As you might remember, gentle reader, I watched the Gary Cooper film Sergeant York with my boys in 2020, and I bought this book shortly thereafter. I took it on vacation with me to Wisconsin earlier this month, and I read it in a night or two. It’s a pretty fast read, as I assume it’s based on notes taken while York talked to the biographer (Skeyhill). This leaves York’s voice in the vernacular, which might diminish the readability a bit, but it’s not hard to follow once you’re used to it.
When I saw the film, I found it odd that the film focused so much on York’s youth and his draft and subsequent attempt to get a conscientious objector excuse. But it follows the book, which talks a lot about York’s region, family, and upbringing before getting to the war three quarters of the way through the book, and then it’s presented as his diary and official documents about the battle that earned him the Medal of Honor, so that’s really only a small part bit of the book. The book does go on into greater detail of York’s philanthropic endeavors after the war, supporting education and building a school in his county.
So I enjoyed the book a lot.
I did mark some things in it, though.
When speaking of Davy Crockett, York says:
So he went straight to the Alamo. He was right with them when they was surrounded by the thousands of Mexicans. He fought like a bearcat and when the Mexicans broke into the fort in the morning he was one of the six men still living. He was backed up in the corner of the fort with a broken rifle and a big bowie knife in the other.
Would Davy Crockett have called it a Bowie knife given that Jim Bowie was right there at the Alamo with him? Probably. Bowie and his family were knife designers at the time.
When discussing the history of the area, he talks about blood feuds a bit:
I know they often pose as wronged people, but jes because you are wronged doesn’t permit you nohow to go a-gunning for vengeance: “Vengeance is mine, saith the Lord.” “An eye for an eye and a tooth for a tooth” ain’t part of the Constitution of the United States.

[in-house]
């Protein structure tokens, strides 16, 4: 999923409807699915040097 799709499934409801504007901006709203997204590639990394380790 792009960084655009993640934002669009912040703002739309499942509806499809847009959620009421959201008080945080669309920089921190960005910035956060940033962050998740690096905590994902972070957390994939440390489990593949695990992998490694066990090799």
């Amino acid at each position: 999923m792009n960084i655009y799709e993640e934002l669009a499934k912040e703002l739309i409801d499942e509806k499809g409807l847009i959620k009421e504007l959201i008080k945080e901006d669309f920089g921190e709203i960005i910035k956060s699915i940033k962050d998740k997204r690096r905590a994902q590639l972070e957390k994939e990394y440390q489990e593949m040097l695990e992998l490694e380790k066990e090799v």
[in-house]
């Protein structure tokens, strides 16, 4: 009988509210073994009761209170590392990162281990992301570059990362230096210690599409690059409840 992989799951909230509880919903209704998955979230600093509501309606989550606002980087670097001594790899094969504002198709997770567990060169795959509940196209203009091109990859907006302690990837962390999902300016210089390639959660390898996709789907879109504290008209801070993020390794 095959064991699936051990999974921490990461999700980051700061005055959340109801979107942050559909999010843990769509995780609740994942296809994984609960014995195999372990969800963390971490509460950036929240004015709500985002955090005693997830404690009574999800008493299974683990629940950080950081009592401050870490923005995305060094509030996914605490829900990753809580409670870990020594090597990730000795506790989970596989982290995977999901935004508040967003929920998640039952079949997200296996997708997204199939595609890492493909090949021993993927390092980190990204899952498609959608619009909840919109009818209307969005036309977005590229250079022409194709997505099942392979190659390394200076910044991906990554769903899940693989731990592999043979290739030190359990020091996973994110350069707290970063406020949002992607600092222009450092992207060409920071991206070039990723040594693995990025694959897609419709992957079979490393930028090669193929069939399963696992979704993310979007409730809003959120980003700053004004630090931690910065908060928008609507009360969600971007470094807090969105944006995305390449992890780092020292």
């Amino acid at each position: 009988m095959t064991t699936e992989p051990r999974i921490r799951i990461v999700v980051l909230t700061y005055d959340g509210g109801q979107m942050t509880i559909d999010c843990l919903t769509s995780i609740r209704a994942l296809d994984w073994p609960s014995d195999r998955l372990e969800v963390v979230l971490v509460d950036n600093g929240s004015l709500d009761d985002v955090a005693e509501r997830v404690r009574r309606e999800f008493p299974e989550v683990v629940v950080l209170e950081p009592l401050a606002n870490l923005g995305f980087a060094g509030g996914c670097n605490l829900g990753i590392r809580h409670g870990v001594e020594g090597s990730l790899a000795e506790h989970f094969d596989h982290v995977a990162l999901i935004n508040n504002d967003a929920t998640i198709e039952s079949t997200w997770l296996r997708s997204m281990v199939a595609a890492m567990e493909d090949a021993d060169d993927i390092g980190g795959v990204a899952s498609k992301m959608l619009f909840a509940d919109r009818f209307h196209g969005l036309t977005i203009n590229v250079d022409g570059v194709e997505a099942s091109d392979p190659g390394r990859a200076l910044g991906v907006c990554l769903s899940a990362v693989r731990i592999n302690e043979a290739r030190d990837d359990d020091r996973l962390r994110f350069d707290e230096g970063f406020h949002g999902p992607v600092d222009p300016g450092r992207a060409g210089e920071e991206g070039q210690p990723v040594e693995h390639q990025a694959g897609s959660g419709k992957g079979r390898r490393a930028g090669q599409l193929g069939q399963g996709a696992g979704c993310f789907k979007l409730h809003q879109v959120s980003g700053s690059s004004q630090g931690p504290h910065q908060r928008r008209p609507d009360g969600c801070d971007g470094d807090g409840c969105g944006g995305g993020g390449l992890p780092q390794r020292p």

The Sunday before I read that, our pastor brought up in the sermon that the Lex Talionis (an eye for an eye) was actually a limiter to keep feuds/revenge from escalating–that is, if someone knocks out your tooth, you can knock out his tooth, but you cannot kill him and his three brothers.
Not a hot media take:
I kinder like laying out under the trees watching squirrels. They are the workinest animals. They are never still. They are always up and a-doing, picking nuts and whittling them to get the kernels out and storing them away against bad timesl and feeding their young ones and teaching them to cling to trees and travel over the tops of forests. They’re kind of impudent, too, the way they chatter and scold. Squirrels sure have a heap of confidence in themselves and they’re pretty tricky, too. They don’t seem to mind you watching them, but they sure know when you’ve got a gun around.
That’s more of a cool media take, although books are not newspapers. I am referring to Nuts about Squirrels which I read earlier this year.
An ign’nt man from the 19th century:
And somebody told me that Bobby Burns, the Scotch poet, used to make up a lot of his rhymes while ploughing and harrowing; so I went and read me that one about the mouse. That’s poetry. Only a man who knows about the soil and the little critters in it could have written that.
He did not have much formal education, but he knows Robert Burns.
One other discrepancy is that the song “82nd All The Way” says he was assigned to the 338th Infantry regiment. However, he was actually in the 328th. Which shows how you can be inspired to learn history from heavy metal, it’s best to recognize it might not be 100% accurate.